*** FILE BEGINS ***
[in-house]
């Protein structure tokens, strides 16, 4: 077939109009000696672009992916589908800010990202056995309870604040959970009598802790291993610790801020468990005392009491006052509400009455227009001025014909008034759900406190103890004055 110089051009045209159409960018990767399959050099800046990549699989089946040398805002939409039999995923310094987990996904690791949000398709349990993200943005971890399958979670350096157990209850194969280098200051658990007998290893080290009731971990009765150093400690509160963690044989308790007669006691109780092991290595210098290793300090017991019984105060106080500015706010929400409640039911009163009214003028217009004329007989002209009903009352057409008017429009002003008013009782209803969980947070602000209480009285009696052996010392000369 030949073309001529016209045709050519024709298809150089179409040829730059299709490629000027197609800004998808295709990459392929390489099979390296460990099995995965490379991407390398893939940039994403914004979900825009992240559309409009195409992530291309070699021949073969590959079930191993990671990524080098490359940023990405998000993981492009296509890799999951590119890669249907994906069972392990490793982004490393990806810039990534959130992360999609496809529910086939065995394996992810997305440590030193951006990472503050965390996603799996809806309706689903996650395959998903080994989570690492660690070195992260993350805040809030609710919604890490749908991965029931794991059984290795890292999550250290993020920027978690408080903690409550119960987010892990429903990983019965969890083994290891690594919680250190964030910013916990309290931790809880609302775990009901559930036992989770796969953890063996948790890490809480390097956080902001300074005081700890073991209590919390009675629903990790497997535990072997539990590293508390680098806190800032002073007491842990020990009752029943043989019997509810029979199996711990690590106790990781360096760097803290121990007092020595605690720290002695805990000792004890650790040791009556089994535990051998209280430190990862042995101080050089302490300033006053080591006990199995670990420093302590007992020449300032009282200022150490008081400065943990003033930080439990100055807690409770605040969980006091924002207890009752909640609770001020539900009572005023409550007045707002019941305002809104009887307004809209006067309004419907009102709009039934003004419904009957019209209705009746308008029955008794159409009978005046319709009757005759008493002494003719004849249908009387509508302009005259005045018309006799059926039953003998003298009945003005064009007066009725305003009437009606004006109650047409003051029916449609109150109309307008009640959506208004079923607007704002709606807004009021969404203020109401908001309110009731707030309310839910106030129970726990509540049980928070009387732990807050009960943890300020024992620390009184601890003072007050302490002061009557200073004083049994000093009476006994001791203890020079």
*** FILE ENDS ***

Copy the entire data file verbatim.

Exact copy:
[in-house]
């Protein structure tokens, strides 16, 4: 077939109009000696672009992916589908800010990202056995309870604040959970009598802790291993610790801020468990005392009491006052509400009455227009001025014909008034759900406190103890004055 110089051009045209159409960018990767399959050099800046990549699989089946040398805002939409039999995923310094987990996904690791949000398709349990993200943005971890399958979670350096157990209850194969280098200051658990007998290893080290009731971990009765150093400690509160963690044989308790007669006691109780092991290595210098290793300090017991019984105060106080500015706010929400409640039911009163009214003028217009004329007989002209009903009352057409008017429009002003008013009782209803969980947070602000209480009285009696052996010392000369 030949073309001529016209045709050519024709298809150089179409040829730059299709490629000027197609800004998808295709990459392929390489099979390296460990099995995965490379991407390398893939940039994403914004979900825009992240559309409009195409992530291309070699021949073969590959079930191993990671990524080098490359940023990405998000993981492009296509890799999951590119890669249907994906069972392990490793982004490393990806810039990534959130992360999609496809529910086939065995394996992810997305440590030193951006990472503050965390996603799996809806309706689903996650395959998903080994989570690492660690070195992260993350805040809030609710919604890490749908991965029931794991059984290795890292999550250290993020920027978690408080903690409550119960987010892990429903990983019965969890083994290891690594919680250190964030910013916990309290931790809880609302775990009901559930036992989770796969953890063996948790890490809480390097956080902001300074005081700890073991209590919390009675629903990790497997535990072997539990590293508390680098806190800032002073007491842990020990009752029943043989019997509810029979199996711990690590106790990781360096760097803290121990007092020595605690720290002695805990000792004890650790040791009556089994535990051998209280430190990862042995101080050089302490300033006053080591006990199995670990420093302590007992020449300032009282200022150490008081400065943990003033930080439990100055807690409770605040969980006091924002207890009752909640609770001020539900009572005023409550007045707002019941305002809104009887307004809209006067309004419907009102709009039934003004419904009957019209209705009746308008029955008794159409009978005046319709009757005759008493002494003719004849249908009387509508302009005259005045018309006799059926039953003998003298009945003005064009007066009725305003009437009606004006109650047409003051029916449609109150109309307008009640959506208004079923607007704002709606807004009021969404203020109401908001309110009731707030309310839910106030129970726990509540049980928070009387732990807050009960943890300020024992620390009184601890003072007050302490002061009557200073004083049994000093009476006994001791203890020079």